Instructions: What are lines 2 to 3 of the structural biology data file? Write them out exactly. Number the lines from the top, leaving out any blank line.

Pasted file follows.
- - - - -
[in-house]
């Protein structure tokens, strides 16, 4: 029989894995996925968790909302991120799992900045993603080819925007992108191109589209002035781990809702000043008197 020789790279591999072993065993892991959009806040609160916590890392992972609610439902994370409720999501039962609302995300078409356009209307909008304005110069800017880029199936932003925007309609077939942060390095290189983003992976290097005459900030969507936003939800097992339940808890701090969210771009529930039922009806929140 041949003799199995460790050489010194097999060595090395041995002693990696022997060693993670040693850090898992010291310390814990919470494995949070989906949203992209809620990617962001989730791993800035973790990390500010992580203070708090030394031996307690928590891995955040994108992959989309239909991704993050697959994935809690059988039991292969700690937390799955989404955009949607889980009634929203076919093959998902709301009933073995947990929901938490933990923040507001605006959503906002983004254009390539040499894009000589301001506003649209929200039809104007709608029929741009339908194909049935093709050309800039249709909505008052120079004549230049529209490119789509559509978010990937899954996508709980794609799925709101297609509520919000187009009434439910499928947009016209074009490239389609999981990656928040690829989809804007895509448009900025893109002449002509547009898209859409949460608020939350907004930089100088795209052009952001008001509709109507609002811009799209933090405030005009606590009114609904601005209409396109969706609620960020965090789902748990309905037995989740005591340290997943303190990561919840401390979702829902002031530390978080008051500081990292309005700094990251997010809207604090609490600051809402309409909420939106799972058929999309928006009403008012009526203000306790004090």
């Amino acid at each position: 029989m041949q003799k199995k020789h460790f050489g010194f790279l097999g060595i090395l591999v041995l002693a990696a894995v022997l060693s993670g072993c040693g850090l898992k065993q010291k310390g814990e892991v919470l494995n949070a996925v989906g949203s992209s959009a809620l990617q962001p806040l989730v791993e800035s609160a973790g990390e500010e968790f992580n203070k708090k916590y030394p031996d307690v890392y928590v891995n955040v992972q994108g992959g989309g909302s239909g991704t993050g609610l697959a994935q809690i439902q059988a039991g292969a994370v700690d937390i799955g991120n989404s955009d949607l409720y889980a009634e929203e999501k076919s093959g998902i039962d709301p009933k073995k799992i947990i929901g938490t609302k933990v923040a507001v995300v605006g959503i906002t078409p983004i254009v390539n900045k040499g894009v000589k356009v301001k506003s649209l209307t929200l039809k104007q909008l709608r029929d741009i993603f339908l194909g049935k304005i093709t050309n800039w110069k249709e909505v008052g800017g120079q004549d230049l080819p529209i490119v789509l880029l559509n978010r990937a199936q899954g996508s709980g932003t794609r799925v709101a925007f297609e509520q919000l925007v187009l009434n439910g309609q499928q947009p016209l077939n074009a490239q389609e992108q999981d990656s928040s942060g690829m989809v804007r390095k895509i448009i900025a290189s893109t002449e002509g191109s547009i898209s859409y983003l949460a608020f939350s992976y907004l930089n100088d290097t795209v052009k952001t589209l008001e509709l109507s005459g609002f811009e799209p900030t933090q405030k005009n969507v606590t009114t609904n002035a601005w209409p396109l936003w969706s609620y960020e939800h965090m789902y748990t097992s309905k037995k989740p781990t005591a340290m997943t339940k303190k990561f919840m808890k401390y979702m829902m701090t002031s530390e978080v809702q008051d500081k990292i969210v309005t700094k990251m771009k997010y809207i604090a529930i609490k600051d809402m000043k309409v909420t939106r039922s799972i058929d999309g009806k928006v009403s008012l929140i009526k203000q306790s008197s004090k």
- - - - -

């Protein structure tokens, strides 16, 4: 029989894995996925968790909302991120799992900045993603080819925007992108191109589209002035781990809702000043008197 020789790279591999072993065993892991959009806040609160916590890392992972609610439902994370409720999501039962609302995300078409356009209307909008304005110069800017880029199936932003925007309609077939942060390095290189983003992976290097005459900030969507936003939800097992339940808890701090969210771009529930039922009806929140 041949003799199995460790050489010194097999060595090395041995002693990696022997060693993670040693850090898992010291310390814990919470494995949070989906949203992209809620990617962001989730791993800035973790990390500010992580203070708090030394031996307690928590891995955040994108992959989309239909991704993050697959994935809690059988039991292969700690937390799955989404955009949607889980009634929203076919093959998902709301009933073995947990929901938490933990923040507001605006959503906002983004254009390539040499894009000589301001506003649209929200039809104007709608029929741009339908194909049935093709050309800039249709909505008052120079004549230049529209490119789509559509978010990937899954996508709980794609799925709101297609509520919000187009009434439910499928947009016209074009490239389609999981990656928040690829989809804007895509448009900025893109002449002509547009898209859409949460608020939350907004930089100088795209052009952001008001509709109507609002811009799209933090405030005009606590009114609904601005209409396109969706609620960020965090789902748990309905037995989740005591340290997943303190990561919840401390979702829902002031530390978080008051500081990292309005700094990251997010809207604090609490600051809402309409909420939106799972058929999309928006009403008012009526203000306790004090």
């Amino acid at each position: 029989m041949q003799k199995k020789h460790f050489g010194f790279l097999g060595i090395l591999v041995l002693a990696a894995v022997l060693s993670g072993c040693g850090l898992k065993q010291k310390g814990e892991v919470l494995n949070a996925v989906g949203s992209s959009a809620l990617q962001p806040l989730v791993e800035s609160a973790g990390e500010e968790f992580n203070k708090k916590y030394p031996d307690v890392y928590v891995n955040v992972q994108g992959g989309g909302s239909g991704t993050g609610l697959a994935q809690i439902q059988a039991g292969a994370v700690d937390i799955g991120n989404s955009d949607l409720y889980a009634e929203e999501k076919s093959g998902i039962d709301p009933k073995k799992i947990i929901g938490t609302k933990v923040a507001v995300v605006g959503i906002t078409p983004i254009v390539n900045k040499g894009v000589k356009v301001k506003s649209l209307t929200l039809k104007q909008l709608r029929d741009i993603f339908l194909g049935k304005i093709t050309n800039w110069k249709e909505v008052g800017g120079q004549d230049l080819p529209i490119v789509l880029l559509n978010r990937a199936q899954g996508s709980g932003t794609r799925v709101a925007f297609e509520q919000l925007v187009l009434n439910g309609q499928q947009p016209l077939n074009a490239q389609e992108q999981d990656s928040s942060g690829m989809v804007r390095k895509i448009i900025a290189s893109t002449e002509g191109s547009i898209s859409y983003l949460a608020f939350s992976y907004l930089n100088d290097t795209v052009k952001t589209l008001e509709l109507s005459g609002f811009e799209p900030t933090q405030k005009n969507v606590t009114t609904n002035a601005w209409p396109l936003w969706s609620y960020e939800h965090m789902y748990t097992s309905k037995k989740p781990t005591a340290m997943t339940k303190k990561f919840m808890k401390y979702m829902m701090t002031s530390e978080v809702q008051d500081k990292i969210v309005t700094k990251m771009k997010y809207i604090a529930i609490k600051d809402m000043k309409v909420t939106r039922s799972i058929d999309g009806k928006v009403s008012l929140i009526k203000q306790s008197s004090k």